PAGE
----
Princess Conneitt picks fresh cherries from the tree at the Brownsville farm. Photo by Russell Frederick.

The fifth day of Kwanzaa, celebrated this year on Wednesday, December 30, recognizes Nia or “purpose,” which focuses on building and developing of our community in order to restore our people to their traditional greatness.

On this day, each family member should examine his/her ability to put his/her skill or talent to use In the service of the family and community at large. Take time to reflect on your expectations from life: discuss your desires and hopes with family and friends. On this day you should try to determine if this purpose will eventually result in positive achievements for family and community.

The Nia principle asks each person to be services or mission-driven on the behalf of their family, school, and community. The core concept and practice of the value purpose is service. Service to others, family school, community and the nation is what defines who we are and our possibilities for developing communities that provide the context for families and children to thrive and flourish. Each member of the family, school, or community is asked to examine his/her skills or talents and determine how he/she will put forth those skills or talents in the service of the family, school, or community.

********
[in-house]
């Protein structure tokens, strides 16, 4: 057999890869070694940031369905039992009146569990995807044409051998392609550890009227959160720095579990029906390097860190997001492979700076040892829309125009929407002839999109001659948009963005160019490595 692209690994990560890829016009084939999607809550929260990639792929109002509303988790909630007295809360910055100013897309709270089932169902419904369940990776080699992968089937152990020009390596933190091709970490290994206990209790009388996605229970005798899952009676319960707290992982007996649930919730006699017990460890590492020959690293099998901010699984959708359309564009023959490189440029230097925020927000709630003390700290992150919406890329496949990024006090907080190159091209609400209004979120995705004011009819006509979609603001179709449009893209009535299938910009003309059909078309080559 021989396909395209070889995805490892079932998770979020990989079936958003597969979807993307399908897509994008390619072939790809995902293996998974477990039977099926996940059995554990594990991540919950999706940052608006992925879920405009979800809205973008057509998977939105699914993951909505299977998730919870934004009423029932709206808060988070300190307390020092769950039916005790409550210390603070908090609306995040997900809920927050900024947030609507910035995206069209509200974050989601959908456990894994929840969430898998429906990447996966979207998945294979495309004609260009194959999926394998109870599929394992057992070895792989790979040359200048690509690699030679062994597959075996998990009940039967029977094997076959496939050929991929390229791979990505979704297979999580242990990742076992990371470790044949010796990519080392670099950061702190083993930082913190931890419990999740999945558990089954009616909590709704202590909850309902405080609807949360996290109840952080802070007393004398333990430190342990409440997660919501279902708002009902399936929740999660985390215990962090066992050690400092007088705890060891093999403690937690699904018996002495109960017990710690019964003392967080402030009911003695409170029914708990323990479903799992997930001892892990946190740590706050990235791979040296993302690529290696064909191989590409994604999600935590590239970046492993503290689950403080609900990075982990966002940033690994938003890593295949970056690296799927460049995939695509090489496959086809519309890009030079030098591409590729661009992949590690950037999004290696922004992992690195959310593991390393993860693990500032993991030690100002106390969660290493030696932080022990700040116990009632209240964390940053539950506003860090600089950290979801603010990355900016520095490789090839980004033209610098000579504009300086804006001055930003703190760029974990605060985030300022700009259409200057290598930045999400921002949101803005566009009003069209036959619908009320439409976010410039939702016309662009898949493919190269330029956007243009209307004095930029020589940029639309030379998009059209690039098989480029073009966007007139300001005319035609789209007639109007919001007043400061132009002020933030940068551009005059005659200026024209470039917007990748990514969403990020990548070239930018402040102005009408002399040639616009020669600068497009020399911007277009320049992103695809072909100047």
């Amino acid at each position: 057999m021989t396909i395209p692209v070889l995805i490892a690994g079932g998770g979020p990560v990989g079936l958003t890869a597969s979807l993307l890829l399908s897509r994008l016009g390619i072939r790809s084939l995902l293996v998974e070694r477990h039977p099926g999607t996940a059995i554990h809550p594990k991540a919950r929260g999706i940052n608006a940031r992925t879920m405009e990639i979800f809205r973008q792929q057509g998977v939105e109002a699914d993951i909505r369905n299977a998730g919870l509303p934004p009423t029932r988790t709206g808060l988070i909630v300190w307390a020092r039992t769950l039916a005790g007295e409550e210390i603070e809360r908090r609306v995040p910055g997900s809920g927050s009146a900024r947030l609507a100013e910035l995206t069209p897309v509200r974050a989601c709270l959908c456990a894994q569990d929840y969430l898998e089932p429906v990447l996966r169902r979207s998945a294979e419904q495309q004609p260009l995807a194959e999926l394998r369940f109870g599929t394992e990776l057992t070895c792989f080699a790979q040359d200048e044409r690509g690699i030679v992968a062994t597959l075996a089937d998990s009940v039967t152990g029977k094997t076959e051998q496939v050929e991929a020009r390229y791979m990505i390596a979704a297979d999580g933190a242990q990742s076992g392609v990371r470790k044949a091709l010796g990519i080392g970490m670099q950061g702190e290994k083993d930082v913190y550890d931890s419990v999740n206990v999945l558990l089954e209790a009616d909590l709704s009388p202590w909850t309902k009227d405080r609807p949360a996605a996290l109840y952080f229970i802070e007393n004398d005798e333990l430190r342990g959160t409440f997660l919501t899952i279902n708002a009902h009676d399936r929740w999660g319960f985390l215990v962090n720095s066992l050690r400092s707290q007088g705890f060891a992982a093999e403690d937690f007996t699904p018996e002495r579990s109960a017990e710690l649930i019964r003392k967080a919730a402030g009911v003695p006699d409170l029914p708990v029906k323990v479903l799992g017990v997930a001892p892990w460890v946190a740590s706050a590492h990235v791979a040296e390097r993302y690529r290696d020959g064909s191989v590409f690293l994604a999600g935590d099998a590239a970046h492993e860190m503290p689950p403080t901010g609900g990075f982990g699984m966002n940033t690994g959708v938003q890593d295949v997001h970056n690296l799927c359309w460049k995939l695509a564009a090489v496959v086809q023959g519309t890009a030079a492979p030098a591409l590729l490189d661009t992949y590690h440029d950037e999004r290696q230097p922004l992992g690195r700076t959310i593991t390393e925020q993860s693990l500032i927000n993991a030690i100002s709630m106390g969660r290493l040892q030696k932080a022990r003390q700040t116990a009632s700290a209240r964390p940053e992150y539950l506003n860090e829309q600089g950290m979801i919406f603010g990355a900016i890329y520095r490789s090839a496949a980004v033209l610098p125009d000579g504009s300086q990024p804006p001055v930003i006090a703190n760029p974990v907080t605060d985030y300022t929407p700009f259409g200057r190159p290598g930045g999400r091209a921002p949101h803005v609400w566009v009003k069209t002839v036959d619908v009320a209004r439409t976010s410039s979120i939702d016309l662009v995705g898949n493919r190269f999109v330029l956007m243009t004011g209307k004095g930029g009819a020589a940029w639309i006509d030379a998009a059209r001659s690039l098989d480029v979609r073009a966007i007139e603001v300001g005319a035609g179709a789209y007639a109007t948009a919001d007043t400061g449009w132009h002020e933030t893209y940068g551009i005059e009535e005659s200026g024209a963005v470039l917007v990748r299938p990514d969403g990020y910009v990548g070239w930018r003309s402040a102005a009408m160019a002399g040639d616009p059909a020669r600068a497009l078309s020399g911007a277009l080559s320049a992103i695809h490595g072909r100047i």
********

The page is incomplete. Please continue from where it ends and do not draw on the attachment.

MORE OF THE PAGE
Nia: “To make our collective vocation the building and developing of our community in order to restore our people to their traditional greatness.”

Brownsville urban farmer Brenda Dushane uses her skills in the garden to grow fresh fruit and vegetables and teach young people to do the same in a community short on fresh supplies. Her use of her skill is a great example of Nia.

Take a look at this story on BK Reader on how Dushane has influenced a number of folks in Brownsville, young and old, to choose fresh, healthy options over the fast-food all too common in the neighborhood’s main thoroughfares.

Today, let’s all find ways to make choices with purpose!


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